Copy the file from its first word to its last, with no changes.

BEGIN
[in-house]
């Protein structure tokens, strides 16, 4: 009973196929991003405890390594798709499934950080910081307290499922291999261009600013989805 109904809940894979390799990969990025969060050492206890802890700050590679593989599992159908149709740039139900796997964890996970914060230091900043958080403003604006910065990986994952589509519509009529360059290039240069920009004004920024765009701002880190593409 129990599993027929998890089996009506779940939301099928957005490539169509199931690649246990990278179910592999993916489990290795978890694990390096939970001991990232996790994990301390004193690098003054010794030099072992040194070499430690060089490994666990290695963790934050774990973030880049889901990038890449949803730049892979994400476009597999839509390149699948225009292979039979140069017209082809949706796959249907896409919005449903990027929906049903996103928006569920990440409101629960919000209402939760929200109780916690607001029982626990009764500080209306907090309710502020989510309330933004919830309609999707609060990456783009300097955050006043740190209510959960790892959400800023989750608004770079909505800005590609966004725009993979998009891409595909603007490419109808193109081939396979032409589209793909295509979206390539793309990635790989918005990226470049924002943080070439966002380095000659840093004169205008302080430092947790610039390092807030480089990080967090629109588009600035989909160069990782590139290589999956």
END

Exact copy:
[in-house]
């Protein structure tokens, strides 16, 4: 009973196929991003405890390594798709499934950080910081307290499922291999261009600013989805 109904809940894979390799990969990025969060050492206890802890700050590679593989599992159908149709740039139900796997964890996970914060230091900043958080403003604006910065990986994952589509519509009529360059290039240069920009004004920024765009701002880190593409 129990599993027929998890089996009506779940939301099928957005490539169509199931690649246990990278179910592999993916489990290795978890694990390096939970001991990232996790994990301390004193690098003054010794030099072992040194070499430690060089490994666990290695963790934050774990973030880049889901990038890449949803730049892979994400476009597999839509390149699948225009292979039979140069017209082809949706796959249907896409919005449903990027929906049903996103928006569920990440409101629960919000209402939760929200109780916690607001029982626990009764500080209306907090309710502020989510309330933004919830309609999707609060990456783009300097955050006043740190209510959960790892959400800023989750608004770079909505800005590609966004725009993979998009891409595909603007490419109808193109081939396979032409589209793909295509979206390539793309990635790989918005990226470049924002943080070439966002380095000659840093004169205008302080430092947790610039390092807030480089990080967090629109588009600035989909160069990782590139290589999956």